Grey (Fifty Shades #4) by E.L. James
You all know the plot.
Point the first: If you thought that the original trilogy was amazing and you dream of being in Christian’s Red Room, I’d click away now. I do not share that viewpoint and will be writing this review from the perspective that the original works… left some things to be desired.
Point the second: I am a social worker and a researcher who often focuses on matters of sexuality, gender and expressions of both within various cultures. I know people active in the BDSM world and some people who have contracted Dom/Sub relationships. I trust their expertise of this world over James’s. My training as a social worker is particularly pertinent for this book in terms of how James writes Christian’s internal monologue – but I’m getting ahead of myself.
Point the third: It is now impossible for me to not imagine Jamie Dornan saying all of this stuff. But I want him to have his proper Northern Irish accent (see his performance in The Fall) and his dead sexy beard. I am aware Christian has neither of those things, but I contend they probably should be.
Now that we’re all on the same page, *cracks knuckles*, let’s go.
You all know the plot. You all know all of those tags I put at the beginning of the post. None of this is secret. I’m guessing you’re here because you want to know one of the following: does this explain Christian? Does having his perspective make the sex in the first book hotter? Does she still include that tampon scene? Are the emails still the best part of the book?
Answers: Yes. No. Yes. Yes.
This book does what it says on the tin – it is exactly 50 Shades, just from Christian’s POV. To be completely frank, after reading this, I wish she would have written the first one from alternating views because he is not exactly what I thought he was.
I thought he was a sadist and perhaps even a sociopath. I thought that he had no interest in Ana’s pleasure, that he was only interested in dominating her for his own pleasure. I thought he had no inner life, was only driven by a thirst for power and was, to be honest, preying upon Ana’s innocence. When he told her he was “50 shades of fucked up”, I thought he was making excuses.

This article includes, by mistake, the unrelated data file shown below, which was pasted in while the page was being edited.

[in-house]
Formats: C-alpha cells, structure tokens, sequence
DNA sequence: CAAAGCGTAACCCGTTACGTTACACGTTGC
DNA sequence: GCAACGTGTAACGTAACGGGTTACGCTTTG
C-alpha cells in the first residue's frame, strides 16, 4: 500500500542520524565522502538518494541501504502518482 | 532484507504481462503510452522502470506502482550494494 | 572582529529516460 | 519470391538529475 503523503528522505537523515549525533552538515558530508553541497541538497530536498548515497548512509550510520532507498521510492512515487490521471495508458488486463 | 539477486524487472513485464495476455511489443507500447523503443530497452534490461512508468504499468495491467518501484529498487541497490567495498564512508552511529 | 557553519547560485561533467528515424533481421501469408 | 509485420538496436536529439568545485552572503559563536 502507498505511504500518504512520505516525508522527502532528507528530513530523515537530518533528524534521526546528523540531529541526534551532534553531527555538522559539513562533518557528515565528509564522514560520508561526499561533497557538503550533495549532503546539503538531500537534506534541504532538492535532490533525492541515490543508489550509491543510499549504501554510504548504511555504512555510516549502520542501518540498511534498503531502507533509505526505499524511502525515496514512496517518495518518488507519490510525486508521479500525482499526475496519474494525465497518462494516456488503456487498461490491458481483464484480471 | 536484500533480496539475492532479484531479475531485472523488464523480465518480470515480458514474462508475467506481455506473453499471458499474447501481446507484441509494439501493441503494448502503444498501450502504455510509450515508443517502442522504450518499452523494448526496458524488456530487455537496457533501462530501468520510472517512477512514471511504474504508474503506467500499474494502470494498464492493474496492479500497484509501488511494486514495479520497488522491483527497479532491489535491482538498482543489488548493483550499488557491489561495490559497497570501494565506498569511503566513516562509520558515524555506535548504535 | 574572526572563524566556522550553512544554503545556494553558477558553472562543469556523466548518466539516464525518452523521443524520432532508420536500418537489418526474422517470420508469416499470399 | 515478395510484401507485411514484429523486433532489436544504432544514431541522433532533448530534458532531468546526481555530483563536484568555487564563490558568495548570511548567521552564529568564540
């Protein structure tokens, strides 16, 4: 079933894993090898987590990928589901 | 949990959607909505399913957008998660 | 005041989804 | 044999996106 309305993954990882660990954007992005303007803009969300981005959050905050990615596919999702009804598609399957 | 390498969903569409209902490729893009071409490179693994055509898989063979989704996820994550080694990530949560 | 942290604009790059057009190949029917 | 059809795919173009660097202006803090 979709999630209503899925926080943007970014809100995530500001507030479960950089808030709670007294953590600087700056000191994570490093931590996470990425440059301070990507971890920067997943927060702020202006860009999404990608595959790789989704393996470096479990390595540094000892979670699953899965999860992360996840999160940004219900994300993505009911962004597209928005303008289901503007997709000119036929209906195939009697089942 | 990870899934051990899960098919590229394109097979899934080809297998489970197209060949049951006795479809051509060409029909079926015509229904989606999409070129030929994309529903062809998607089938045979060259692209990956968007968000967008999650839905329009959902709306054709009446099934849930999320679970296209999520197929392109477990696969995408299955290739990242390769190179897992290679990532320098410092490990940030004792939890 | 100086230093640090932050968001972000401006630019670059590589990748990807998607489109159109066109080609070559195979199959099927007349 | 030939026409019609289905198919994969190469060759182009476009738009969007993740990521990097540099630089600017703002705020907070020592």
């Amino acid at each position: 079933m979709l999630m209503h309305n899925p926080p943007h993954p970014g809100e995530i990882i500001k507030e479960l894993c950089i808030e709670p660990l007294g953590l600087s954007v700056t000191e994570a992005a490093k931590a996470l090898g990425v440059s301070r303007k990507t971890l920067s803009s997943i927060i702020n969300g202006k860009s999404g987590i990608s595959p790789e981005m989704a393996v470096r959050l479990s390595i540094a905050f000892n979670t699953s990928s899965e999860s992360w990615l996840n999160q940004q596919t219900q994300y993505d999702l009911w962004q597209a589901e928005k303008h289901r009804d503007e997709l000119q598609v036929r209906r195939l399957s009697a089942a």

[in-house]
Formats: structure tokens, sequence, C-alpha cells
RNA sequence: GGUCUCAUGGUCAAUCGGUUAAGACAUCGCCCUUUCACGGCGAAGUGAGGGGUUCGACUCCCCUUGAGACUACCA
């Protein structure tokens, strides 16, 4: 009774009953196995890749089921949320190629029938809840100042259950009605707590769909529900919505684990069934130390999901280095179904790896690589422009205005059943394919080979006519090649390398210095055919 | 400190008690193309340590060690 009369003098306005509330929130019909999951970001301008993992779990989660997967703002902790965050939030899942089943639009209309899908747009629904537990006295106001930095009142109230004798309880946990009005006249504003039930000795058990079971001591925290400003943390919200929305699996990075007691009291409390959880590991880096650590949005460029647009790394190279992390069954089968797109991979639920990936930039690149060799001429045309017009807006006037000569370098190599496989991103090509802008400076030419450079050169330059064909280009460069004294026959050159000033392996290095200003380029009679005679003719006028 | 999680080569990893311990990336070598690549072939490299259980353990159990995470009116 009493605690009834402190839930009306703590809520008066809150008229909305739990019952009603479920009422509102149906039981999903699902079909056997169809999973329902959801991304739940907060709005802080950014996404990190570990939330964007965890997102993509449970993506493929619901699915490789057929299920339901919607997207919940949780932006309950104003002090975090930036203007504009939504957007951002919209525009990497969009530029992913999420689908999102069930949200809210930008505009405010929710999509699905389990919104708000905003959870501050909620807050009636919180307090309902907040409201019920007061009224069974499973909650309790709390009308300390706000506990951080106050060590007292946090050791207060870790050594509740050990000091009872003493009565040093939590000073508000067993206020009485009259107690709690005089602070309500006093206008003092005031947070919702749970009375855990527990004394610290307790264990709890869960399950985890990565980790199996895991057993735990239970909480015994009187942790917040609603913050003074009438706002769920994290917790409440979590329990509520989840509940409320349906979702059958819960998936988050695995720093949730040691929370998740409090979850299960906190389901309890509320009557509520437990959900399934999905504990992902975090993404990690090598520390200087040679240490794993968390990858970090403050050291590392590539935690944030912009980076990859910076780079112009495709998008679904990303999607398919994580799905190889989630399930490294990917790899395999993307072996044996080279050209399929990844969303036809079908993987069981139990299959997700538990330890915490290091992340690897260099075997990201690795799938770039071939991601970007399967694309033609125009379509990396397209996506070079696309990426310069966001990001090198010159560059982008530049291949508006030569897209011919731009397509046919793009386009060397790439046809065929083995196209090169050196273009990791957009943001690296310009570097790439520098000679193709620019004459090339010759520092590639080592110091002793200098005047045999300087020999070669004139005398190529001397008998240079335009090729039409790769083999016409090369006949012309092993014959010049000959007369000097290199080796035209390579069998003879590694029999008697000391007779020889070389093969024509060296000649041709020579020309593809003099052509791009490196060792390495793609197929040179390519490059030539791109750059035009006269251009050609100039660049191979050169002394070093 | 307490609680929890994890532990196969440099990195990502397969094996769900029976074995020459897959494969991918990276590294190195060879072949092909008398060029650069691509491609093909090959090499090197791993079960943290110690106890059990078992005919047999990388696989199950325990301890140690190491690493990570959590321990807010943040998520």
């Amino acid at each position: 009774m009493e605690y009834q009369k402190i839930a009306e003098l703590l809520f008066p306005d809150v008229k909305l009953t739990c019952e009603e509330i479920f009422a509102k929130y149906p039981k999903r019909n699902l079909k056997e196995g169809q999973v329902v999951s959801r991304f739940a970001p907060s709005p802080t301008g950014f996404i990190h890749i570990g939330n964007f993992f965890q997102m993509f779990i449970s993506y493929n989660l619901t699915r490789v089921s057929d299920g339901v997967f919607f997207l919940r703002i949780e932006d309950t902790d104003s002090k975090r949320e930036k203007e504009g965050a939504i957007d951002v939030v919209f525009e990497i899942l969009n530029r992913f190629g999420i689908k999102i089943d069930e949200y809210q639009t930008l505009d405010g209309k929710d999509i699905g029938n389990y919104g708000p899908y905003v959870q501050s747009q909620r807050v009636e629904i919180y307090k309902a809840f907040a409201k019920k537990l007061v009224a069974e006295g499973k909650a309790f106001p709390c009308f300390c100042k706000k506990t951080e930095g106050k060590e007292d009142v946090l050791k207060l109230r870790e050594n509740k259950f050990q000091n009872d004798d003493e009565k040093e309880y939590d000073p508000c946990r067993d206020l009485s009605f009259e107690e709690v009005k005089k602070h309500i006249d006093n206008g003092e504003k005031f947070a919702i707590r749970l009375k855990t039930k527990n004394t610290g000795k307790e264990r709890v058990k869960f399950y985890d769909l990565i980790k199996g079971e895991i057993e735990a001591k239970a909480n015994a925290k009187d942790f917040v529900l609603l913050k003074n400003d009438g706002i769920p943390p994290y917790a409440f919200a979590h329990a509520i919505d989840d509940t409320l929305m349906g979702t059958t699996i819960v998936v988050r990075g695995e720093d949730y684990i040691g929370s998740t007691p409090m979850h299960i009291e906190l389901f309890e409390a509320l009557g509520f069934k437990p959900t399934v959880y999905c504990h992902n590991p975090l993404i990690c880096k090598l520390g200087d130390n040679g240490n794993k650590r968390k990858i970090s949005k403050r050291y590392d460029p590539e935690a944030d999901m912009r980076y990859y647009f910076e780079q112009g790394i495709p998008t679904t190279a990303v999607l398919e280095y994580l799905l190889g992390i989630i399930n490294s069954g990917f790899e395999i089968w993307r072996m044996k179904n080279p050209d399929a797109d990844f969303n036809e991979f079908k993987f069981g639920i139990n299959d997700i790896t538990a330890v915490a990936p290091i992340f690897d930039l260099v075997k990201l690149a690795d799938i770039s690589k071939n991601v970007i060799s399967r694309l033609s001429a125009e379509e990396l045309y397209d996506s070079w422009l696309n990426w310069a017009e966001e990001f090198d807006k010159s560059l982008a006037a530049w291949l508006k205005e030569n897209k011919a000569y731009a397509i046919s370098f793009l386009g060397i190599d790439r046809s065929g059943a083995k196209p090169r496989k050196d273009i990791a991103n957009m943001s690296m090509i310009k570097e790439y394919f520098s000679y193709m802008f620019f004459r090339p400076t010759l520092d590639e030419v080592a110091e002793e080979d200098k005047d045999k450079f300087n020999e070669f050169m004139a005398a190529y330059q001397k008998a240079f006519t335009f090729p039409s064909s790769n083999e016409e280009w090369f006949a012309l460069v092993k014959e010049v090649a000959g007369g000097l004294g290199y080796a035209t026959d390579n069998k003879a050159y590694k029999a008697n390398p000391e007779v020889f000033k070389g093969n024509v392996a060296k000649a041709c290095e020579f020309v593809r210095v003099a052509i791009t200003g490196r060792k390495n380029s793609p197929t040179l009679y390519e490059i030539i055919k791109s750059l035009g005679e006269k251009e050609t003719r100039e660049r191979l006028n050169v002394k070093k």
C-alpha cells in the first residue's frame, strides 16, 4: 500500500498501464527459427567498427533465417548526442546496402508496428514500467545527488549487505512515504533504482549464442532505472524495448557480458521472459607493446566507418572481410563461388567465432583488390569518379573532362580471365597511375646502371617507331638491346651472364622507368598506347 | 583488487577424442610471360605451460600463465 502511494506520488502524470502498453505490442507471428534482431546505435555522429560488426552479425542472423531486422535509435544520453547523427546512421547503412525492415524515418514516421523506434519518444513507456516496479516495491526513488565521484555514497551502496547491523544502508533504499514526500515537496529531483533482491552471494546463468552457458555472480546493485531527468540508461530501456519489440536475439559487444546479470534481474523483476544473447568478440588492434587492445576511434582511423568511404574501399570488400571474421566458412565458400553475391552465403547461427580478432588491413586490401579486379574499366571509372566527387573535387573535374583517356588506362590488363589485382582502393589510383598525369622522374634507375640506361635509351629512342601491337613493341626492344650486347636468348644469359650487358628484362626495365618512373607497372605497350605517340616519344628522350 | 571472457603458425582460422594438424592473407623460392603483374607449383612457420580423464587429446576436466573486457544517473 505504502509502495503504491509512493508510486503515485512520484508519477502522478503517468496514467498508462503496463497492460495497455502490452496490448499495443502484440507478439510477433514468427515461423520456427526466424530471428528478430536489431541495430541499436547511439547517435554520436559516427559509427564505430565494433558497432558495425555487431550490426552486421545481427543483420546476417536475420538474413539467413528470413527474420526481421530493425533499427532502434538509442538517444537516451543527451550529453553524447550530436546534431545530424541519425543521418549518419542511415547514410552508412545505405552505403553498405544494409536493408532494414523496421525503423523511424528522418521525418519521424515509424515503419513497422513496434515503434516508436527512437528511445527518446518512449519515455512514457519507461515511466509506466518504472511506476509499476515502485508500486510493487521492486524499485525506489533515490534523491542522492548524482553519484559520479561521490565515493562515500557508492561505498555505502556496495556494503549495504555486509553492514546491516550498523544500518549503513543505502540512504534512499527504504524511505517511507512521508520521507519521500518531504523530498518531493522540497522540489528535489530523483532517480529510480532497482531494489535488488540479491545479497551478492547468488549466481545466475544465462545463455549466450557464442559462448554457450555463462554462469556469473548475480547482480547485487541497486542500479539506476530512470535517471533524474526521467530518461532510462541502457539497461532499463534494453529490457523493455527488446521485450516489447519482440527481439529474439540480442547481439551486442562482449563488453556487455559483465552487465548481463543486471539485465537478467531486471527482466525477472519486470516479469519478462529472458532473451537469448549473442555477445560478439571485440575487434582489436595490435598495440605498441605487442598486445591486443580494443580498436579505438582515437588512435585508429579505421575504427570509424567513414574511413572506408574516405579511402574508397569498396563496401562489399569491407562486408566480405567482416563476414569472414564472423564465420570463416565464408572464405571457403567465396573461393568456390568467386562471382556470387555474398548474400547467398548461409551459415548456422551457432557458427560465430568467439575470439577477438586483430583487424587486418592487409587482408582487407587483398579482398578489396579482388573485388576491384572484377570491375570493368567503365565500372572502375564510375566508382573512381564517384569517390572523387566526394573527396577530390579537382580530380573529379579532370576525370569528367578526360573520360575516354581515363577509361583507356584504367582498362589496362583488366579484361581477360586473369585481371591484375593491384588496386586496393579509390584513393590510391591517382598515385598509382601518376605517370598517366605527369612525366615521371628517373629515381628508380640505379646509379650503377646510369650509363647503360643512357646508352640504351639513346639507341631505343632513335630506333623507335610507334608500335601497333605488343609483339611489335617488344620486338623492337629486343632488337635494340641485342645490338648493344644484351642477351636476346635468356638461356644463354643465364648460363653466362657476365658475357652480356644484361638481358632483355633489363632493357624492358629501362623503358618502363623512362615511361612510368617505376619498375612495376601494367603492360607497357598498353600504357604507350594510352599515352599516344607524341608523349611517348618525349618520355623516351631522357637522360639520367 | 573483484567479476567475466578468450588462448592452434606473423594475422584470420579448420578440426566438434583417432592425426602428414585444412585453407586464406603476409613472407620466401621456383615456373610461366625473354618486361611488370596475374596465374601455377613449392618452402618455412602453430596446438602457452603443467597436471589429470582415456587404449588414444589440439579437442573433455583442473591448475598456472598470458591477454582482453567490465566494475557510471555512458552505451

Instead, this creation by James is a seriously broken guy, chickens. He reminds me of Dexter Morgan from Dexter; he has a dark passenger he doesn’t necessarily want to give into but feels forced to. His “playroom” is the only place he feels he can fully embrace himself, a self he feels was forged in his early childhood. He self-identifies as a “monster” and is appalled at himself that the first time he felt complete and utter release with Ana was when he spanked her so hard she walked out. The conflict of shame and pleasure is one he is not emotionally equipped to deal with.
I did not expect to leave this novel feeling sympathetic for him. The more I read, the longer I was in his head, the more I wanted to fire his therapist, scream at his Mrs. Robinson and tell Ana to leave as quickly as possible because being intimate with a person this uncomfortable in his own skin and who is this toxic to himself will only lead to pain for her.
Because that’s how James writes him; broken and toxic for both himself and Ana.
No shortage of ink has been spilled about the BDSM in this book – how it is not an accurate depiction of this world or the people who inhabit it, especially since few people who enter into the world do so as some sort of reaction to abuse. I don’t need to cover that all again. However, because I agree with that viewpoint, the sex in this book is not “hot” to me at all. I kept wondering about the boundaries of consent and awareness on Ana’s part. I kept worrying about Christian’s need to control her and his need to be the center of her world to be content in his. I kept wanting to refer them both to therapists.
Sex of any variety – vanilla or any of the other 39 flavors – between two fully consenting adults is wonderful. However, sex of any variety between a virgin not familiar with her own body and a man who has his favorite brand of flogger hits me as slightly unbalanced. Sure, she said she was game for things, but did she have any freaking clue what she was game for? I contend, especially by Ana’s exit after the spanking/beating, that she did not. For me, that’s something to consider. As I established in point the first, however, I know there are many people who disagree with me, and if you’re one, then crack on, chickens, you do you.
Recommended, frankly by me, for no one. But as I keep saying, you do you.
As for the rating: Can I cheat a bit on this one? 1 star from my perspective, 3.5 for anyone who liked the first trilogy.